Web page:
The Strathruddie Solar Farm for up to 25MW and up to 20MW battery storage development by Kinglassie in Fife, was approved unanimously by Fife Council at committee on the 16th March 2022. Prior to submission Renewable Connections undertook consultation with the local community and invited feedback on the proposals.
Strathruddie Solar Farm will make a meaningful contribution to Fife’s energy needs by delivering green energy up to 7,000 homes annually. Over the lifetime of the project, it will save an estimated 440,000 tonnes of CO2 from being emitted.
Once operational the project will have a lifespan of up to forty years.
We welcome any comments you wish to provide so please do get in touch.
We hosted a virtual community consultation event on September 2nd 2021. Here is the link to the recording from the event.
11,000 tonnes of CO2 saved annually
24,753 megawatt hours supplied each year
Equivalent annual energy needs of up to 7,000 homes
47 hectares of land enhanced for native wildlife
The site proposed for Strathruddie Solar Farm comprises agricultural land located to the west of Kinglassie, Fife.
A number of environmental assessments and feedback throughout the development phase helped inform the final project design.
Once built the solar farm will have a capacity of up to 25 MW and the battery storage element 20MW. The solar farm will be operational for up to 40 years. After that time, all the installation will be removed and the land restored to how it was before, but with improved soil health and biodiversity. The power generated will be exported to the grid via a substation connecting to existing powerlines which run through the site boundary. No new pylons will be necessary to facilitate the connection.
The solar panels will be installed in rows which run east to west through the site. These rows will be tilted towards the south to capture the maximum amount of solar irradiation possible. The total height of the panels will be no more than 2.8m above the ground with a gap of more than 0.8m above the ground at its minimum.
The PV solar arrays will have the flexibility to use either a fixed or tracker mounting system. If a fixed mounting system is used, the panels will run in uniform rows from east to west in order to maximise solar gain to the south. If a tracker mounting system is used, the panels will run in uniform rows from north to south in order to allow the panels to tilt on a fixed axis and follow the path of the sun during the day, increasing their efficiency and output. The maximum top height of the panels will be 3m above ground, and the minimum height of the lowest part of the arrays will be 0.5m.
Small electric cabins will be located amongst the panels and these will be accessed by a network of crushed stone track which will run through the site. All of the panels will be surrounded by a deer fencing to protect the equipment from large animals entering the site. CCTV cameras will be located periodically around the site perimeter for security.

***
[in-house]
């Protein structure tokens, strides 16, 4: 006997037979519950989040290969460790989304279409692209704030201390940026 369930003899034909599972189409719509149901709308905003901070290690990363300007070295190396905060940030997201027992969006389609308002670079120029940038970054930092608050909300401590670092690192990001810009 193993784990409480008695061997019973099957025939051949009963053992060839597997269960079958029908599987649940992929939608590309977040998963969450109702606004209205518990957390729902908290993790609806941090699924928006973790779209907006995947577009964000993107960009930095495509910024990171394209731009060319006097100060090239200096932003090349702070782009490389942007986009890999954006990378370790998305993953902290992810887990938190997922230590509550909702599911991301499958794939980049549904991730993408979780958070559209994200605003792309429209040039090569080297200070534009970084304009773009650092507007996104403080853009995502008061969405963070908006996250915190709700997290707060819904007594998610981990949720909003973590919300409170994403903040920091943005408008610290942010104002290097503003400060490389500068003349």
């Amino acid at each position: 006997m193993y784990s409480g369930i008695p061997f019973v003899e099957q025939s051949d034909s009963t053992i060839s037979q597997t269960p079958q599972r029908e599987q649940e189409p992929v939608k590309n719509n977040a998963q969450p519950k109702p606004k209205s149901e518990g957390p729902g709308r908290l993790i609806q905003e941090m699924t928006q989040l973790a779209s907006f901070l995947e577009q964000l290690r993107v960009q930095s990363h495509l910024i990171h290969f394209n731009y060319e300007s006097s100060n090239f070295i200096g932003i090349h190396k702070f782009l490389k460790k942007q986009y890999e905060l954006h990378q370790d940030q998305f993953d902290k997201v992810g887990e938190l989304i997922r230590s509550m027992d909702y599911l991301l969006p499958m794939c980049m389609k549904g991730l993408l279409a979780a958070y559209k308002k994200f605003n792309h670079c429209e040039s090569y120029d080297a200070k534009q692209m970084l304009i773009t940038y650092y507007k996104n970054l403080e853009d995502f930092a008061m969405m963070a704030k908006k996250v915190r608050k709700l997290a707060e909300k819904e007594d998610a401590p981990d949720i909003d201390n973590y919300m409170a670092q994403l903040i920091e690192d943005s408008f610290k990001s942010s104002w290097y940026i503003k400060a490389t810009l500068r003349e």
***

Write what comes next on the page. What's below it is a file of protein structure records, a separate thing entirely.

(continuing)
The development will also involve additional landscaping including hedgerow planting and improved biodiversity management. The site is currently pasture and arable land with low ecological value, however with the implementation of a Green Infrastructure Plan the site will be significantly enhanced for biodiversity by creating a range of new habitats, offering food and shelter to wildlife.
Following the UK Government’s declaration of an “Environment and Climate Emergency” in May 2019, the Committee on Climate Change (CCC) advised that to meet ‘Net Zero’ targets, the UK will require substantial amounts of new, low carbon power sources to be built before 2050, up to four times that of today’s levels. The Scottish Government have further set an ambitious target of net-zero emissions by 2045.
Fife Council declared their own climate emergency in September 2019 acknowledging that urgent action is required to limit the environmental impacts produced by the climate crisis.
Solar is one of the cleanest, lowest cost forms of energy available. Strathruddie Solar Farm would make a meaningful contribution to Fife’s energy needs by delivering green energy of up to 7,000 homes annually. Over the lifetime of the project, it would save an estimated 440,000 tonnes of CO2 from being emitted.
This site was identified following extensive site selection across Fife which took into account environmental designations, local electricity network access and capacity, the physical characteristics of the site, and a supportive landowner.
For a period of approximately 6 months during construction, there will be deliveries of equipment to site. Renewable Connections will put in place measures to manage impacts of construction traffic and these measures will be included in a Construction Traffic Management Plan that will submitted with the planning application. There will be infrequent maintenance visits to the site during operation.
Solar farms are temporary and the land will be fully reinstated to farmland once the equipment is removed at the end of the project life.
No – solar is a passive technology which doesn’t produce any harmful by-products.
The development proposes a life span of up to 40 years. No later than this, the development would be decommissioned, and the site returned to solely agricultural use. A decommissioning plan will be provided with the planning submission.
No – solar farms are not noisy, producing no more than normal background levels of sound similar to wind or distant traffic beyond the site boundary.
Renewable Connections is committed to maximising benefits for the Central Fife Community. The project will support local businesses, provide enhanced business rates, and provide enhancements to wildlife. We will also establish a Community Benefit Fund to share the profits from the electricity sales to support local causes.
Telephone: 01383 630334
141-145 Curtain Road,